Understanding Coke Making in Byproduct Coke Oven Battery Mar09

Understanding Coke Making in Byproduct Coke Oven Battery...

Understanding Coke Making in Byproduct Coke Oven Battery  Coke is one of the basic materials used in blast furnaces for the conversion of iron ore into hot metal (liquid iron), most of which is subsequently processed into steel. The major portion of coke produced is used for the production of hot metal. Coke is also used by a number of other industries, namely iron foundries, nonferrous smelters, and chemical plants. It is also used in steel making as a carburizing material. Coke and coke by-products, including coke oven gas, are produced by the pyrolysis (heating in the absence of air) of suitable grades of coal. The process also includes the processing of coke oven gas to remove tar,  ammonia (usually recovered as ammonium sulphate), phenol, naphthalene, light oil, and sulphl, and sulfs under links n of coal)  period.e doorg nitrogen gas is used for the production of steam and then power.ur before the gas is used as fuel for heating the ovens. The coke making industry consists of two sectors, integrated plants and merchant plants. Integrated plants are owned by or affiliated with iron-and steel producing plants who produce blast furnace coke primarily for consumption in their own blast furnaces. Independent merchant plants produce furnace and/or foundry coke for sale in the open market. These plants sell most of their products to other plants engaged in blast furnace, foundry, and nonferrous smelting operations. A good quality coke is generally made from carbonization of good quality coking coal. Coking coals are defined as those coals that on carbonization pass through softening, swelling, and re-solidification to coke. One important consideration in selecting a coal blend is that it should not exert a high coke oven wall pressure and should contract sufficiently to allow the coke to...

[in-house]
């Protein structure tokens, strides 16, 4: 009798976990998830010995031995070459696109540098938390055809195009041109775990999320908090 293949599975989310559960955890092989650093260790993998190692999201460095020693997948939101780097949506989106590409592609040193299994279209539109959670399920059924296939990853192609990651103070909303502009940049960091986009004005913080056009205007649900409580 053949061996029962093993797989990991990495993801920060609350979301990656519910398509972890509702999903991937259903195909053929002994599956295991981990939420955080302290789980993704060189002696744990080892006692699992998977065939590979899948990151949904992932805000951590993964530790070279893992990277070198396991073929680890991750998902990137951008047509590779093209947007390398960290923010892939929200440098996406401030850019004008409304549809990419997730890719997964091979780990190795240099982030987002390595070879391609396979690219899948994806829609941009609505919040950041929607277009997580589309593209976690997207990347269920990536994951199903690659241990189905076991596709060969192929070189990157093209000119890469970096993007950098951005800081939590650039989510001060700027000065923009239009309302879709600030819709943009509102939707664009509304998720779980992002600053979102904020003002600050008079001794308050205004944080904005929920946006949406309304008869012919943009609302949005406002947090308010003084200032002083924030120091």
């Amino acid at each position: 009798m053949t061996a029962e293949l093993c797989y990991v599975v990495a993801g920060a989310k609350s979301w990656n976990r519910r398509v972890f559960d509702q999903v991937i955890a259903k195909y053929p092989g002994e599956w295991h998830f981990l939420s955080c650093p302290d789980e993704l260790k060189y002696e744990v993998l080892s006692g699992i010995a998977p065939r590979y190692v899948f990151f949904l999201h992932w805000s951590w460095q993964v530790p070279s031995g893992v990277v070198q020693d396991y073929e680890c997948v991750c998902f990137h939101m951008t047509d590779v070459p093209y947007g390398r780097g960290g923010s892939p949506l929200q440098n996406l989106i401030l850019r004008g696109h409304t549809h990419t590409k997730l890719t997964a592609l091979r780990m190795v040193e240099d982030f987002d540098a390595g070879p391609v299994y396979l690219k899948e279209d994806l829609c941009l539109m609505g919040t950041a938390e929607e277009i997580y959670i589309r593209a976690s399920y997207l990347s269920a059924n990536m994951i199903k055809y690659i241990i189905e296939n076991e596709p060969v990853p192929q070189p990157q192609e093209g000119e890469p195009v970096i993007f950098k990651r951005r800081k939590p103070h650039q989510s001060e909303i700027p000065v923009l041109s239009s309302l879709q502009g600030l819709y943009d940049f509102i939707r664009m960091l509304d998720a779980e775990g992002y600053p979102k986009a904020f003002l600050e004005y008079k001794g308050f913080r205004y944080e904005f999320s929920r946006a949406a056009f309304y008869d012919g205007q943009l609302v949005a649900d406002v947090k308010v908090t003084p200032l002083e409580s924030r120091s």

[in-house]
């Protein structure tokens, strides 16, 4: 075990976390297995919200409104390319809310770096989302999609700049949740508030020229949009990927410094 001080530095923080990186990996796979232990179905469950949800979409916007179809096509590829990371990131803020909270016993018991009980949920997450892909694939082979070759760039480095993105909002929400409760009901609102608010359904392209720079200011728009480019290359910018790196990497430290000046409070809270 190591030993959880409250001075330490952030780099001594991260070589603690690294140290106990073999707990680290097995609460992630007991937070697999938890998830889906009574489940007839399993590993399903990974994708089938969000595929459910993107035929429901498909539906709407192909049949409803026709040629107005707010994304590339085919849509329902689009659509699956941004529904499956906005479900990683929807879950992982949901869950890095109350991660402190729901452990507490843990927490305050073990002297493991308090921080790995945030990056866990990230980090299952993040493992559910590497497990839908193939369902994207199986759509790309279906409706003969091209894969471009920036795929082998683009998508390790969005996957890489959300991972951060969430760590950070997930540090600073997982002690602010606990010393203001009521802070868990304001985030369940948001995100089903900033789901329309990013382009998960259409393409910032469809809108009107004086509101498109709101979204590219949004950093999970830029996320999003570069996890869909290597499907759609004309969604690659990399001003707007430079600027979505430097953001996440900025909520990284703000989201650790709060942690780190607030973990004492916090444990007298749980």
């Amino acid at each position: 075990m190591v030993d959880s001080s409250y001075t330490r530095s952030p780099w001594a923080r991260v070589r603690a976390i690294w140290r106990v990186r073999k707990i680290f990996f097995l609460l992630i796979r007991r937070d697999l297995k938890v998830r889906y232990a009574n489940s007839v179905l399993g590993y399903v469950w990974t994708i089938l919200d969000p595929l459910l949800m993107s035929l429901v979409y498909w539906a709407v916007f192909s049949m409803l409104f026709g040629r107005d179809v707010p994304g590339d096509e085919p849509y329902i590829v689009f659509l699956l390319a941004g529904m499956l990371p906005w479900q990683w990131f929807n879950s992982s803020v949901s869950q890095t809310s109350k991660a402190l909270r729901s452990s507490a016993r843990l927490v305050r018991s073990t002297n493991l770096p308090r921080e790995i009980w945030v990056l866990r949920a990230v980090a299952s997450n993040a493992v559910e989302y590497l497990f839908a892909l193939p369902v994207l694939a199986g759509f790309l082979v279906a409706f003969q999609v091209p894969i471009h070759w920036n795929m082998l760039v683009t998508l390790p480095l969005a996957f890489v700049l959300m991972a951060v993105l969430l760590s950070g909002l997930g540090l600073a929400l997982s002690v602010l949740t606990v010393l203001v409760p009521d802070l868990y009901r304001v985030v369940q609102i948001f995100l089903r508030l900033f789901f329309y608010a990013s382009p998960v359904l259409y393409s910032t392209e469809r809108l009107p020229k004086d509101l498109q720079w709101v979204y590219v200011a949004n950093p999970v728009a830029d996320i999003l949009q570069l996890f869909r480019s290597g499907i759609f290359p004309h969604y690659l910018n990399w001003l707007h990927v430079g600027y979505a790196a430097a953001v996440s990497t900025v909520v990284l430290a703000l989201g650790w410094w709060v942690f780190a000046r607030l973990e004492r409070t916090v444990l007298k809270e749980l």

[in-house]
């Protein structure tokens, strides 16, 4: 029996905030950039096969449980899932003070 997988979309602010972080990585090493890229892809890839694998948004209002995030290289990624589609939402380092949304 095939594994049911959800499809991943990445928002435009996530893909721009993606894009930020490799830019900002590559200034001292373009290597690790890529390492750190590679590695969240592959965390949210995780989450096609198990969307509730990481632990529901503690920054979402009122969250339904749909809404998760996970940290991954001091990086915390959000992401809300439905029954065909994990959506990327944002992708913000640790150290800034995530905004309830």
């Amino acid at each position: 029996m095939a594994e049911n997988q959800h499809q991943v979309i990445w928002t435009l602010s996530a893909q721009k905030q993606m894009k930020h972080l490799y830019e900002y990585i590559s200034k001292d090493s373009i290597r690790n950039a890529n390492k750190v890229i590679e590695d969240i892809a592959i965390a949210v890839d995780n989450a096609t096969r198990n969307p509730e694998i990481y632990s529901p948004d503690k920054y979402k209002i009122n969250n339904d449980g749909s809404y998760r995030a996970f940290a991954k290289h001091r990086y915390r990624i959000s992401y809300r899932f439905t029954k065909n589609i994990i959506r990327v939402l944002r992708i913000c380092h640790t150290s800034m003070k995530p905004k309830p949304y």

Coke Oven By-Product Plant Jan17

Coke Oven By-Product Plant...

Coke Oven By-Product Plant The coke oven by-product plant is an integral part of the by-product coke making process. During the production of coke by coal carburization in a coke oven battery a large amount gas is generated due to the vaporization of volatile matter in the coal. The gas is generated over most of the coking period, the composition and the rate of evolution changing during this period and being normally complete by the time coal charge temperature reaches 700 deg C. This gas is known as raw coke oven gas and is processed in the by-product plant. The functions of the by-product plant are to process the raw gas to recover valuable coal chemicals and to condition the gas so that it can be used as a clean, environmentally friendly fuel gas. After leaving the coke oven chambers, the raw coke oven gas is sprayed with flushing liquor so as to reduce its temperature to a reasonably low level and to condense the most easily condensable (high boiling point) components. The raw gas is cooled by adiabatic evaporation of some of the spray liquor to around 80 deg C and is water saturated. The temperature of the gas becomes sufficiently low so that it can be handled in the gas collecting mains. From the gas collecting main the raw coke oven gas flows into the suction main. The amount of flushing liquor sprayed into the hot gas leaving the oven chambers is far more than is required for cooling, and the remaining flushing liquor which is not evaporated provides a liquid stream in the gas collecting main. At this stage there are two streams namely a liquid condensate stream and a gas stream. The two streams pass through a butterfly control valve...